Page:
The key to thwarting the chiropractor and the massage therapist is developing core strength. A strong core region (abdominal, lower back and hip muscles) stabilizes your spine and acts as a link in the transmission of power between the upper and lower body.
A weak core region may result in an inability to maintain structural integrity of the lumbar spine; causing or exacerbating lower-back pain. Additionally, a weak core region costs you power and you'll experience upper-body fatigue sooner on training rides.
Core exercises are important for maintaining lower-back integrity, reducing fatigue in the riding position and improving stability. The stability ball, also known as a Fit Ball, gym ball, or Swiss ball, forces the body to adapt to unusual positions and, unlike floor or machine exercises, stability-ball exercises recruit many stabilizing muscles, which aids in the enhancement of muscular strength and endurance.
Abdominal ExercisesCurl-up: Begin with the stability ball centered beneath your lumbar spine (the lower back just above the tailbone) and your feet flat on the floor. Exhale as you contract your abdominal muscles, causing your trunk to slowly curl up until your shoulders and upper back are lifted off the ball. Pause briefly, then inhale as you return to the starting position and repeat. Maintain your neck in a neutral position, about a fist's width between the chin and upper chest, throughout the movement.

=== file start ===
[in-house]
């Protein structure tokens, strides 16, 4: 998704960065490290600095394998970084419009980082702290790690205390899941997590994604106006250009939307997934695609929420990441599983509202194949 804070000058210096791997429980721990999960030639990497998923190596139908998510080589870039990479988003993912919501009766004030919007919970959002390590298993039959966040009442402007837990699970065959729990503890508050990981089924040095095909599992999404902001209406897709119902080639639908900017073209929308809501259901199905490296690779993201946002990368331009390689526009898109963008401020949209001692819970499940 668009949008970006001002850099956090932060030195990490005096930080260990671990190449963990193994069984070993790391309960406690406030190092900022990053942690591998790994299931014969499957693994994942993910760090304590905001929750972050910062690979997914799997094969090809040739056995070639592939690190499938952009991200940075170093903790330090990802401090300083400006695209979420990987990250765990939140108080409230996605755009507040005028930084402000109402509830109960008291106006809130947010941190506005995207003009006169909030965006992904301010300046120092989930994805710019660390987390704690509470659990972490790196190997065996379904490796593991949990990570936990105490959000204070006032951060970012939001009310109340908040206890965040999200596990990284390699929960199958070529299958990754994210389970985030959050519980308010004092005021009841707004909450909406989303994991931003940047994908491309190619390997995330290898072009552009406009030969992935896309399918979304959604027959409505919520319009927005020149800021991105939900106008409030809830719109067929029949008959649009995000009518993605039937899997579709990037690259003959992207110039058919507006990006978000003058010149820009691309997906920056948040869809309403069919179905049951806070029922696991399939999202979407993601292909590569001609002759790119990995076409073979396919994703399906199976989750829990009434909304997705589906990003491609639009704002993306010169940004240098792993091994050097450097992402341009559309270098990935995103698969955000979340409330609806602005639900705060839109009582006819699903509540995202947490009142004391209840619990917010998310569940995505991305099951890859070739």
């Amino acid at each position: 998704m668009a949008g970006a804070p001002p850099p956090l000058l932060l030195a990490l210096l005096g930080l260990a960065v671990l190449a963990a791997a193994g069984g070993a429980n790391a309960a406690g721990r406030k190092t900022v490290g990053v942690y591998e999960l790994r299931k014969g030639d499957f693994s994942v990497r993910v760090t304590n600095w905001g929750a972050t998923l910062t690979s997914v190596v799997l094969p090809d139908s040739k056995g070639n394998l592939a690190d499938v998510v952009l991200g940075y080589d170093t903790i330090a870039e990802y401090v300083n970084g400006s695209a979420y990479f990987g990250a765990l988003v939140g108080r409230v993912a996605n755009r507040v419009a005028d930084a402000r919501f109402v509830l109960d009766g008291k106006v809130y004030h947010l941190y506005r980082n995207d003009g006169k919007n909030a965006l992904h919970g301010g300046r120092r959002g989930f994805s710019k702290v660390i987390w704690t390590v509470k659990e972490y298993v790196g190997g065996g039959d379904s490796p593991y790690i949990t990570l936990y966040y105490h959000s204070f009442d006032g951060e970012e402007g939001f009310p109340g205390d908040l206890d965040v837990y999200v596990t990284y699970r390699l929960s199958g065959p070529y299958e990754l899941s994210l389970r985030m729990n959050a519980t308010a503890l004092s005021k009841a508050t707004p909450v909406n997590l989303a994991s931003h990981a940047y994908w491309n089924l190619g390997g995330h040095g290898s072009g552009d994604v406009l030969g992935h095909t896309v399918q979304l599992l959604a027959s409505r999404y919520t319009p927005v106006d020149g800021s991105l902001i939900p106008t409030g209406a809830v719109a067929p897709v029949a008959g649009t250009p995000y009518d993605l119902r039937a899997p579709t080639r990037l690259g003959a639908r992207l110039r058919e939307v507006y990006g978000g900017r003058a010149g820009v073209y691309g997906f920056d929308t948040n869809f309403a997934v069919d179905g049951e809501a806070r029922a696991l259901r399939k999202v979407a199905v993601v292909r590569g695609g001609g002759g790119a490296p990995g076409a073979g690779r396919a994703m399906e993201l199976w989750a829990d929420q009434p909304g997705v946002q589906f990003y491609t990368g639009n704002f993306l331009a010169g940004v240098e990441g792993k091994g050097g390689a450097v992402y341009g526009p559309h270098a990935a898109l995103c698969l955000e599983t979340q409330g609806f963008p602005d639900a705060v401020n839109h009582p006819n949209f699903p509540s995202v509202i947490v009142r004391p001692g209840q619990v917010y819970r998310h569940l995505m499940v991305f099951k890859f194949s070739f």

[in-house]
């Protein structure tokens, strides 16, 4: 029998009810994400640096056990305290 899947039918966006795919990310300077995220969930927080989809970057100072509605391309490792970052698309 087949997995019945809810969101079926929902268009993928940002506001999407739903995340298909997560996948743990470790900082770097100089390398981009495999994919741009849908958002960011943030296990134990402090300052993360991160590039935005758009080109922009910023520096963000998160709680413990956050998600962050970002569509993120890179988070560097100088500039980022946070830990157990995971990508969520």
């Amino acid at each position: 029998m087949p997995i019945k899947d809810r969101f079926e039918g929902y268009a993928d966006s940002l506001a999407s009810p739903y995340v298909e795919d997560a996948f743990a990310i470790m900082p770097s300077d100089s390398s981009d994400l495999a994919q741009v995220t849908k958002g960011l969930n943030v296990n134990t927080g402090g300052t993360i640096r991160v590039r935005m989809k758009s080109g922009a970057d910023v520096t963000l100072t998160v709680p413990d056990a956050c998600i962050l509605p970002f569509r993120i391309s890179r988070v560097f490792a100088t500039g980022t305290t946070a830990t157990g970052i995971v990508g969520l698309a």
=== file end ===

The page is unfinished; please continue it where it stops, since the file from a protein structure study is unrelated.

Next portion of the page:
Diagonal Curl-up: Do everything the same as in the curl-up, except rotate your trunk from left to right, drawing your left shoulder toward your right hip. Pause, then inhale as you return to the starting position. Now curl and rotate right to left. Continue rotating in alternate directions.
Reverse Curl-up: Lie on the floor on your back with arms extended out along the floor at a 45-degree angle and palms down, for support. Grip the stability ball between your heels and the back of your thighs. Keep your lower back flat as you exhale and contract your abdominal muscles causing your hips to be pulled two to three inches off the floor. Pause, then inhale as you return to the starting position, making sure the stability ball does not touch the floor, and release tension from the working muscles.